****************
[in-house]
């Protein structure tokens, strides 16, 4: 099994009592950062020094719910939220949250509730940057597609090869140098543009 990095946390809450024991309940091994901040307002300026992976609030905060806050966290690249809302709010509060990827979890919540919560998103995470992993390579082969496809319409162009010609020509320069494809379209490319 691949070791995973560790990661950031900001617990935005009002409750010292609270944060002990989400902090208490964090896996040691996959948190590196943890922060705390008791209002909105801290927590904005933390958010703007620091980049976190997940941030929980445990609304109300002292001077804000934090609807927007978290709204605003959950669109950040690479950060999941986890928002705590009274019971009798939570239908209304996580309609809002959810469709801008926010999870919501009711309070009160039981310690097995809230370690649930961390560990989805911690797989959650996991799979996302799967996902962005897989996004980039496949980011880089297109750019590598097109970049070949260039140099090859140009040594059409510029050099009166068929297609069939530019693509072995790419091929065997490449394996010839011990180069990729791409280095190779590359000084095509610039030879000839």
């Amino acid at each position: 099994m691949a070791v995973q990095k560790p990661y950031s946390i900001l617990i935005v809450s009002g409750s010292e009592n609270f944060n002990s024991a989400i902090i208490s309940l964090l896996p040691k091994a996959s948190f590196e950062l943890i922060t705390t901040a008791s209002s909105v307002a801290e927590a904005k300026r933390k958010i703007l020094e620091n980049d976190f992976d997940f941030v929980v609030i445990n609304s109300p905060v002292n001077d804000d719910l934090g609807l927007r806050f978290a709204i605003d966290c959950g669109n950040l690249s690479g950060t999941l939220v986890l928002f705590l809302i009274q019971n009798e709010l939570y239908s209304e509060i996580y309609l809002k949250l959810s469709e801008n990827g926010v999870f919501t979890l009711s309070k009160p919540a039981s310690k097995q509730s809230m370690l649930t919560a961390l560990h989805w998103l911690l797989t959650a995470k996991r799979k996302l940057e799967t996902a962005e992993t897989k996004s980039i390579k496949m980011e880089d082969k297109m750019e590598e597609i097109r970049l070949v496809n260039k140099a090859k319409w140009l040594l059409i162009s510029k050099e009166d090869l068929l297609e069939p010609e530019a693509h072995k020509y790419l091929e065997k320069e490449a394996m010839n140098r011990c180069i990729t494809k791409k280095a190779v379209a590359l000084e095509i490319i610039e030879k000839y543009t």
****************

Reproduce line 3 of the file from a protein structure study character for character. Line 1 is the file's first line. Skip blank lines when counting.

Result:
């Amino acid at each position: 099994m691949a070791v995973q990095k560790p990661y950031s946390i900001l617990i935005v809450s009002g409750s010292e009592n609270f944060n002990s024991a989400i902090i208490s309940l964090l896996p040691k091994a996959s948190f590196e950062l943890i922060t705390t901040a008791s209002s909105v307002a801290e927590a904005k300026r933390k958010i703007l020094e620091n980049d976190f992976d997940f941030v929980v609030i445990n609304s109300p905060v002292n001077d804000d719910l934090g609807l927007r806050f978290a709204i605003d966290c959950g669109n950040l690249s690479g950060t999941l939220v986890l928002f705590l809302i009274q019971n009798e709010l939570y239908s209304e509060i996580y309609l809002k949250l959810s469709e801008n990827g926010v999870f919501t979890l009711s309070k009160p919540a039981s310690k097995q509730s809230m370690l649930t919560a961390l560990h989805w998103l911690l797989t959650a995470k996991r799979k996302l940057e799967t996902a962005e992993t897989k996004s980039i390579k496949m980011e880089d082969k297109m750019e590598e597609i097109r970049l070949v496809n260039k140099a090859k319409w140009l040594l059409i162009s510029k050099e009166d090869l068929l297609e069939p010609e530019a693509h072995k020509y790419l091929e065997k320069e490449a394996m010839n140098r011990c180069i990729t494809k791409k280095a190779v379209a590359l000084e095509i490319i610039e030879k000839y543009t």